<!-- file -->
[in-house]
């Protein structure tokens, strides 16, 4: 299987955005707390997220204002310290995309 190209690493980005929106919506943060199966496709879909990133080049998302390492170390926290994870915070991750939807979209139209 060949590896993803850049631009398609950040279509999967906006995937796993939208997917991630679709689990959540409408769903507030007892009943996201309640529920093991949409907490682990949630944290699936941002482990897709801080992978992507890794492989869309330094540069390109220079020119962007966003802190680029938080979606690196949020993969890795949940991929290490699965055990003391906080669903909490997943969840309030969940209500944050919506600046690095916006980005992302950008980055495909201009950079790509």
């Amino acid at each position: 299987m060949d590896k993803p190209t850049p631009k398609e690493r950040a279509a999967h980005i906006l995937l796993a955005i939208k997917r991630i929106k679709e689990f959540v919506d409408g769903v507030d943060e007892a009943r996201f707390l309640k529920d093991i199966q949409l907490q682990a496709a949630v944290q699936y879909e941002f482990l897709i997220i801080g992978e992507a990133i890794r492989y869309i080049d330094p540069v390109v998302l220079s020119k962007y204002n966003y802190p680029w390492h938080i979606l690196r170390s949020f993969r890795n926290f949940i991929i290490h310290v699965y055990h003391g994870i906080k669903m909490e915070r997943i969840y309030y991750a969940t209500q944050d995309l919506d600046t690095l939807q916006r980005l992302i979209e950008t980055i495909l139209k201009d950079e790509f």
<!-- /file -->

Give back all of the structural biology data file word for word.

[in-house]
């Protein structure tokens, strides 16, 4: 299987955005707390997220204002310290995309 190209690493980005929106919506943060199966496709879909990133080049998302390492170390926290994870915070991750939807979209139209 060949590896993803850049631009398609950040279509999967906006995937796993939208997917991630679709689990959540409408769903507030007892009943996201309640529920093991949409907490682990949630944290699936941002482990897709801080992978992507890794492989869309330094540069390109220079020119962007966003802190680029938080979606690196949020993969890795949940991929290490699965055990003391906080669903909490997943969840309030969940209500944050919506600046690095916006980005992302950008980055495909201009950079790509």
């Amino acid at each position: 299987m060949d590896k993803p190209t850049p631009k398609e690493r950040a279509a999967h980005i906006l995937l796993a955005i939208k997917r991630i929106k679709e689990f959540v919506d409408g769903v507030d943060e007892a009943r996201f707390l309640k529920d093991i199966q949409l907490q682990a496709a949630v944290q699936y879909e941002f482990l897709i997220i801080g992978e992507a990133i890794r492989y869309i080049d330094p540069v390109v998302l220079s020119k962007y204002n966003y802190p680029w390492h938080i979606l690196r170390s949020f993969r890795n926290f949940i991929i290490h310290v699965y055990h003391g994870i906080k669903m909490e915070r997943i969840y309030y991750a969940t209500q944050d995309l919506d600046t690095l939807q916006r980005l992302i979209e950008t980055i495909l139209k201009d950079e790509f």